Review: Prophecy of the Sisters, by Michelle Zink
Prophecy of the Sisters is the first book in a trilogy of the same name (the second one, Guardian of the Gate is already out and the third one, Circle of Fire, is coming out this August). While it definitely had the making of a paranormal story, it is more a Gothic tale of Good versus Evil. Lia and Alice are twin sisters who are part of a prophecy as old as time. One is The Guardian, bound to keep the Lost Souls from crossing through our realm. One is The Gate, the one who will open the way for the Lost Souls, the demons, and eventually Samael, The Beast, who will bring forth the Apocalypse in its most Biblical grandeur. The two sisters will have to fight each other to finally end the prophecy once and for all, for Good or Evil. For that they need the Keys, and time is running short.
I must say the book was rather slow, not really boring, but definitely not one that can stand on its own without its sequels. It clearly establishes everything, which is fascinating. There were lots of details and lots of layers to the prophecy whom the narrator, Lia, had to uncover. And we, as readers, were as ignorant as her. Her slow process was realistic, but could also drag a little, nevertheless I was fascinated. What can I say, I am a sucker for dark mythology and end-of-the-world prophecies. I found myself annoyed at times, mostly when the characters were trying to figure out the nature and place of the mystical Keys. It was obvious to me where and what they were and I grew a bit impatient with them, though it wasn't the characters' fault, it was a knowledge only acquired through reading too many fantasy books. Like the knowledge my mom has after reading and re-reading all of Agatha Christie's books and knowing who the murderer is before the end. If I were to read one (and when I do read one) I am lost until the end when everything is revealed. It would have been quite unrealistic for the characters to jump to the same conclusion as me so fast, but still I waited with impatience for them to realize what seemed to me to be obvious.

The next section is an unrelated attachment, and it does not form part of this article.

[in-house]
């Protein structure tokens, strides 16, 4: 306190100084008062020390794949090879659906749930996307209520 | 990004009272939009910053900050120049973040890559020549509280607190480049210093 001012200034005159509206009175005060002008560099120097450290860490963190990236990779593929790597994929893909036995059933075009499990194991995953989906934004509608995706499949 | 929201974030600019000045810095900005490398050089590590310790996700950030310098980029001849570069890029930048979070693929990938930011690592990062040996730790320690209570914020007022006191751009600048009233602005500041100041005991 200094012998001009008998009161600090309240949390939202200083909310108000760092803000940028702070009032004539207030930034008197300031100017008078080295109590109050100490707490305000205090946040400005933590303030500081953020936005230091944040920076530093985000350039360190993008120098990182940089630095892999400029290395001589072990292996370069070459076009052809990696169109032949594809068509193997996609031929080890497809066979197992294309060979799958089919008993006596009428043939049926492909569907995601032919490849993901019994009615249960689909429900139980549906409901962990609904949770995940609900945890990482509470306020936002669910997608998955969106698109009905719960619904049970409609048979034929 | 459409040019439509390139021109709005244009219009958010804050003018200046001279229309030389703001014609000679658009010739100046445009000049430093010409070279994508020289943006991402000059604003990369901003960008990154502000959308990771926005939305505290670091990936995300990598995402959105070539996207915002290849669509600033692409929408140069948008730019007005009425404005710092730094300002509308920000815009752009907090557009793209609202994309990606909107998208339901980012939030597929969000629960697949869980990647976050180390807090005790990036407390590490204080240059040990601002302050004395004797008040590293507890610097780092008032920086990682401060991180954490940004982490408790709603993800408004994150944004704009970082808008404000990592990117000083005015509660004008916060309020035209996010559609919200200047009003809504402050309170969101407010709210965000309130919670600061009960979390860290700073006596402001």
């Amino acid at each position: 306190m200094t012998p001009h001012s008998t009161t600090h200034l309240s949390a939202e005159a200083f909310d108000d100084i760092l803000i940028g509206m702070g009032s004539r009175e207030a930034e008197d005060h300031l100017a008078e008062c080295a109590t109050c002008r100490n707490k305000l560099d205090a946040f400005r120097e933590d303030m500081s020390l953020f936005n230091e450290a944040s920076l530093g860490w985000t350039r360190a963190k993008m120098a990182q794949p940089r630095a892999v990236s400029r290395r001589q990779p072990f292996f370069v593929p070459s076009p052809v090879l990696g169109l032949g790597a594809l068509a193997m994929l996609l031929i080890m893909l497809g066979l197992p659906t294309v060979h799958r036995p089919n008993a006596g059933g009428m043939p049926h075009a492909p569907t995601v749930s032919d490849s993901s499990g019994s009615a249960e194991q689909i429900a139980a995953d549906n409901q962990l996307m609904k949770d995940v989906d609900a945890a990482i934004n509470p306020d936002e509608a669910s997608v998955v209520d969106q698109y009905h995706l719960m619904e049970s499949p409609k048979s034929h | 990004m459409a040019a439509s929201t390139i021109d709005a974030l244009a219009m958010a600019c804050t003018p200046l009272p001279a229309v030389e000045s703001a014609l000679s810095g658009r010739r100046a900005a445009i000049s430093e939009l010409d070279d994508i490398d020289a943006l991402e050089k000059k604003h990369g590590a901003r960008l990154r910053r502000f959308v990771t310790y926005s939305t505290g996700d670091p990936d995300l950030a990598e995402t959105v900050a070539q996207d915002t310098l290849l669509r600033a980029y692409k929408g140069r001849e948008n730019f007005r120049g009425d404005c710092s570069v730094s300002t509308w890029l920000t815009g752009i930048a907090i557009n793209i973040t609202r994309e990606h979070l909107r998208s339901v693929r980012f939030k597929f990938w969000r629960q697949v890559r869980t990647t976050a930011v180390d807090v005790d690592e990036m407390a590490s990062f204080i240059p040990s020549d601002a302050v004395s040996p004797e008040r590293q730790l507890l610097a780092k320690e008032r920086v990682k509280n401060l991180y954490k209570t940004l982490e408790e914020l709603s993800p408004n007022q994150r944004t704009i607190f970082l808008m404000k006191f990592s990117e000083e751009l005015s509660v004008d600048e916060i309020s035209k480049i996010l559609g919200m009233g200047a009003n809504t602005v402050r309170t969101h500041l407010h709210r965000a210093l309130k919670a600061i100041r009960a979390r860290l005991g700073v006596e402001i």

Lia was a good character, although a bit soft and weak willed at first, but she slowly grew into her power which made her more interesting. I presume I will like her much more in the sequels. My favorite characters were her friends Luisa and Sonia, who were much more vivacious and energetic. Oh, and to be spared a mushy love story or love triangle! Bliss! Although I am sure one or the other or both will crop up in the sequels as they always do in YA novel with female protagonists, it was a breath of fresh air to not have it thrown at me from the start.
Overall, I thought it was a great start, albeit a bit slow and dragging in places, but I expect that this is the kind of trilogy where things and events build slowly upon each other until the inevitable explosive finale. Although it may seem boring for some, I was still fascinated by the world of the Prophecy and will surely read the sequels.